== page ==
Math 1100-001 Summer 2008 A. McDonald Course Syllabus

Math 1100-001
Summer 2008
A. McDonald
Course Syllabus
Aaron McDonald
LCB 333
[email protected], 585-1637
Office Help:
Class Meetings:
Monday, Wednesday, Friday from 7:30 - 9:00 AM in LCB 225
Mathematical Applications: For the Management, Life, and Social Sciences;
Special Eighth Edition for the University of Utah, Volume II
Successful completion of Math 1050 or Math 1090 with a grade of C or better
Your grade in this course will be based on homework, quizzes, and one comprehensive final
exam. Additionally, you will need to submit a final review packet and perform at least one public display of
mathematics (PDM) during class this semester. Quizzes will be given every Friday at the beginning of class.
Make-up quizzes will only be given in extenuating circumstances, and only if I am notified before the testing
date. It is your responsibility to keep yourself informed on course requirements and due dates.
The Breakdown:
Final Review Packet
Final Exam
Grading Scale:
< 60
Homework will be announced during class and listed on the course webpage. You are responsible for handing in homework before class begins on homework due dates. Late homework will not be
accepted. Should you plan to be absent on a day homework is due, you should make the necessary arrangements
to turn in your work before your absence. In consideration of those grading your work, please be legible and
clear. At the end of the semester, I will drop your lowest homework score.
Final Exam:
Friday, August 1, 2008 from 7:30 - 9:30 AM
Outside of Class Communication:
You need to have a valid email address registered with Campus Information System. I will send emails to
the class using this service and expect that you will check it regularly so that you are up-to-date on course
Mathematics Tutoring Center:
The Mathematics Tutoring Center offers FREE, drop-in tutoring to students enrolled in Math 1100, among
others. They will also arrange group tutoring sessions. The tutoring center is open 8:00 AM - 8:00 PM Monday
through Thursday and 8:00 AM - 6:00 PM on Fridays. The tutoring center is closed on weekends, University
holidays, and during semester finals. For more help, the University Tutoring Services office in SSB 330 offers
inexpensive private tutoring, and a list of private tutors are available from the math department office.
Drop-in Computer Lab:
All students enrolled in a math class have access to the undergraduate computer lab located next to the Tutoring Center. The lab is open the same hours as the Tutoring Center. Computational packages such as Maple,
Mathematica, and Matlab are available on these computers. These packages have many capabilities, such as
performing basic algebraic and calculus operations, and are particularly well-suited for visualization and graphics.
Classroom Behavior:
Respectful behavior is expected in my classroom. Examples of disrespect include reading a newspaper or magazine in class, social chatting with your friend(s) during lecture, or text-messaging your buddies. If you choose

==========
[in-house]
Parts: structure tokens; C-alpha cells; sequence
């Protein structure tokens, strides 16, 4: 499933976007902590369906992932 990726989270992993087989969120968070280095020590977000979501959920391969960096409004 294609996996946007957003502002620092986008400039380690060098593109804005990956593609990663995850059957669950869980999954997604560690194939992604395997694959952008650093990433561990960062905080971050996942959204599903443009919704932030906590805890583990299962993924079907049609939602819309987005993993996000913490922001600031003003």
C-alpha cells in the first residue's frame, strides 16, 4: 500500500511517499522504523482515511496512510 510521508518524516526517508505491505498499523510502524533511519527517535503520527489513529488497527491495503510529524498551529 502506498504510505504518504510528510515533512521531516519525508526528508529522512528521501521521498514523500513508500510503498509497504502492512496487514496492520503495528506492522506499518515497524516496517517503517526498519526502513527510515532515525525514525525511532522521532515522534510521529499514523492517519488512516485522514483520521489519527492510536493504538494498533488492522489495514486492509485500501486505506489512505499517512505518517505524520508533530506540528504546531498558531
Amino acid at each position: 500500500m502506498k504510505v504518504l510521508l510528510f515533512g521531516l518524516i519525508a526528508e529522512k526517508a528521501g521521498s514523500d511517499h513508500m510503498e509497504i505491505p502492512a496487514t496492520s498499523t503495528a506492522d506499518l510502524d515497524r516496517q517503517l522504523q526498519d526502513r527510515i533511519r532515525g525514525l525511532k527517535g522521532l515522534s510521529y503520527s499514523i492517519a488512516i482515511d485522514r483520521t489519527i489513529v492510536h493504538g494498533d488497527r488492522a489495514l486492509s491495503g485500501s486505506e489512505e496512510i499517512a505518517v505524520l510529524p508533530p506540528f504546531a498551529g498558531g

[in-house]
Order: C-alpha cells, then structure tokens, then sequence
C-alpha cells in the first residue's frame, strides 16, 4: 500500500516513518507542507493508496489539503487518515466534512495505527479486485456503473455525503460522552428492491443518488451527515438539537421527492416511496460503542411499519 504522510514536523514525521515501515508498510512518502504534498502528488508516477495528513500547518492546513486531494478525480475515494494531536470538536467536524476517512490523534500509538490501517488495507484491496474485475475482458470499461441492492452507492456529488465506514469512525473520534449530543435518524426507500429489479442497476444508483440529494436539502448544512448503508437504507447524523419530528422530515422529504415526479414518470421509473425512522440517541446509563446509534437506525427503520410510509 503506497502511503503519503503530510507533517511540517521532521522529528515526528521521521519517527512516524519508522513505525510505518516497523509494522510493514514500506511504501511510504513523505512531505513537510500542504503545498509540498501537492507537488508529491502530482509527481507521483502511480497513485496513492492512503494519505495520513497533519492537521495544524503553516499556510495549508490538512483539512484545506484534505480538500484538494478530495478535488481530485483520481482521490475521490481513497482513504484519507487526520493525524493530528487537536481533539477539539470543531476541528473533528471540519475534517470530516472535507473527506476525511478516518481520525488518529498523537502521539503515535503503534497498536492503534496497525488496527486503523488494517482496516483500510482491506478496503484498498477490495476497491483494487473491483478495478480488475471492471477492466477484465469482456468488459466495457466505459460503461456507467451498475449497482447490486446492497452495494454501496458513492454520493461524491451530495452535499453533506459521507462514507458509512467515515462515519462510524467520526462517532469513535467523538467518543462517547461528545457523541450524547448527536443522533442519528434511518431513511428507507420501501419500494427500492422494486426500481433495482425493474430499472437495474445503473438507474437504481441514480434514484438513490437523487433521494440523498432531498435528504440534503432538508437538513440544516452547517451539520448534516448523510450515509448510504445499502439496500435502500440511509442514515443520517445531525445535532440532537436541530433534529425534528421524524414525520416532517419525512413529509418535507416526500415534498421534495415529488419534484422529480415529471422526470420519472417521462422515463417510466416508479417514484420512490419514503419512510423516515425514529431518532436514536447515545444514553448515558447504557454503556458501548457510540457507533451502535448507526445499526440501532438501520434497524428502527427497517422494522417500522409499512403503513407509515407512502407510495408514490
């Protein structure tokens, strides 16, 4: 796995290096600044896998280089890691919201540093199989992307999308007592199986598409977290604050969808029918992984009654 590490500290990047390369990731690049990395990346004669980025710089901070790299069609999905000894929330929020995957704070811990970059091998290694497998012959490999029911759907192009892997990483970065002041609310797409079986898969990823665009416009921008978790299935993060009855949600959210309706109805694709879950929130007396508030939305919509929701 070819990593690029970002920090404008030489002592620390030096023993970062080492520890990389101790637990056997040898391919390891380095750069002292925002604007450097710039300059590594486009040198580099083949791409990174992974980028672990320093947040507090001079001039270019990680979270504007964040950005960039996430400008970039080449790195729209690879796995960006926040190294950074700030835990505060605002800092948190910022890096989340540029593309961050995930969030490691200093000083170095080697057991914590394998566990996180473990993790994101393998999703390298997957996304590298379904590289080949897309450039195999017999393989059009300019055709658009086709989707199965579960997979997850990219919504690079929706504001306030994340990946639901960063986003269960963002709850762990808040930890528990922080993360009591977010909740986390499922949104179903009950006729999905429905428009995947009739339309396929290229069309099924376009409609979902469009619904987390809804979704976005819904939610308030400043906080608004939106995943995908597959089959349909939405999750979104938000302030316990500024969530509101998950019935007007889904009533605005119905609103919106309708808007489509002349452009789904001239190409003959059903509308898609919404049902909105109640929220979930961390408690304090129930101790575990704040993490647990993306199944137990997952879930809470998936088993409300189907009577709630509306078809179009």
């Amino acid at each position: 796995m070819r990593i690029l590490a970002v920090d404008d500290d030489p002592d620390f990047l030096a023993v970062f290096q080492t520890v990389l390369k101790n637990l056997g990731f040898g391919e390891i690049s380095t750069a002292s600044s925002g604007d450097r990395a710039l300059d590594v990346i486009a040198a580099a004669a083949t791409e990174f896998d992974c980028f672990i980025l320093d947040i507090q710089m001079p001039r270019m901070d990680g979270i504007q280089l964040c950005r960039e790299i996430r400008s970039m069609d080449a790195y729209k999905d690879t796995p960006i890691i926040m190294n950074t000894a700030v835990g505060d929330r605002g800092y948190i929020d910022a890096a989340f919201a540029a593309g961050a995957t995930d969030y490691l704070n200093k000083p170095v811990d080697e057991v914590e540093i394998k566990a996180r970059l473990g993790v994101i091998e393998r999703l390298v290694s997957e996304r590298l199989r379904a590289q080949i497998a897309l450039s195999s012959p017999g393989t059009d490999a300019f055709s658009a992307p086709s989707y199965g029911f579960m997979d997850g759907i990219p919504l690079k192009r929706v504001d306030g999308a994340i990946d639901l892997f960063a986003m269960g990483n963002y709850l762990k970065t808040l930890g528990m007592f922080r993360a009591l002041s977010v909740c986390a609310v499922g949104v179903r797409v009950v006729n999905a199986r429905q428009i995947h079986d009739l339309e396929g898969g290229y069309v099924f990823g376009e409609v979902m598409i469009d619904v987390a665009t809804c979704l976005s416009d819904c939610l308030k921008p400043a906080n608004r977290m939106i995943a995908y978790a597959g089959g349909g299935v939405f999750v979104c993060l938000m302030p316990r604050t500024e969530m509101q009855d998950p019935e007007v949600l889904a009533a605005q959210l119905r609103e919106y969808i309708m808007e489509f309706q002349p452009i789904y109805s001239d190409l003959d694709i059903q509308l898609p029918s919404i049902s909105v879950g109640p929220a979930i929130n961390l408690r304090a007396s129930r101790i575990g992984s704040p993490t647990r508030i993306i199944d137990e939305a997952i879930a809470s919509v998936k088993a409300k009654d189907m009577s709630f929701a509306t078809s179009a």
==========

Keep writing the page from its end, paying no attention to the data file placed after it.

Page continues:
to be disrespectful at any time during my class, you will be asked to leave.
ADA Statement:
The Americans with Disabilities Act requires that reasonable accommodations be provided for students with
physical, cognitive, systematic, learning, and psychiatric disabilities. Please contact me at the beginning of
the semester to discuss any such accommodation you may require for the course.
Policies stated within this syllabus are subject to change, following verbal announcement in class. Students are
responsible for knowing the current version, always to be found on the course webpage.
Math 1100-001
Summer 2008
A. McDonald
Course Outline
It is no secret that we live in an ever-changing and fascinating world. Understanding the forces that lead to
change and characterizing their relative effects are primary objectives in all sciences, including both finance and
economics. Calculus can be thought of as the quantification of change. Derivatives help us to compute rates of
change (i.e., how quickly a quantity is changing given current conditions), and integrals help us to calculate the
accumulated results of this change. Without a doubt, calculus has been instrumental in advancing all sciences
and is ingrained in modern scientific thinking. In this course, we shall address the following mathematical
1. Limits (9.1, 9.2)
2. Continuity (9.2)
3. Rates of Change (9.3)
4. Differentiation and Derivative Computation (9.3, 9.4, 9.8; 9.4-9.7, 11.1, 11.2)
5. Implicit Differentiation (11.3, 11.4)
6. Optimization (10.3, 10.4)
7. Curve Sketching (10.1, 10.2, 10.5)
8. Anti-differentiation and Indefinite Integral Computation (12.1; 12.2, 12.3)
9. Differential Equations (12.5)
10. Fundamental Theorem of Calculus and Definite Integral Computation (13.2; 13.2, 13.7)
11. Area Concept (13.1, 13.3)
12. Functions of Two Variables (as time allows) (14.1, 14.2)
As this course is a preparatory course for the Business School here at the University of Utah, we will also
study how the above mathematical concepts can be used to make practical and educated economic and financial
Math 1100-001
Summer 2008
A. McDonald
Important Dates to Mark on Your Calendar
• Quiz 1, June 13th , 2008
• Quiz 2, June 20th , 2008
• Quiz 3, June 27th , 2008
• Quiz 4, July 2nd , 2008 (exception to the Friday quiz rule)
• Independence Day Holiday, July 4th , 2008
• Quiz 5, July 11th , 2008
• Quiz 6, July 18th , 2008
• Quiz 7, July 25th , 2008
• Submission of Final Review Packet, July 30th , 2008
• Final Exam, August 1st , 2008
Quiz topics will be announced in class one lecture period prior to the quiz date (i.e., typically on Wednesdays).
A more thorough description of the Final Review Packet will be distributed in class roughly two weeks prior to
its due date. Final exam topics will be drawn from the topics represented in the Final Review Packet.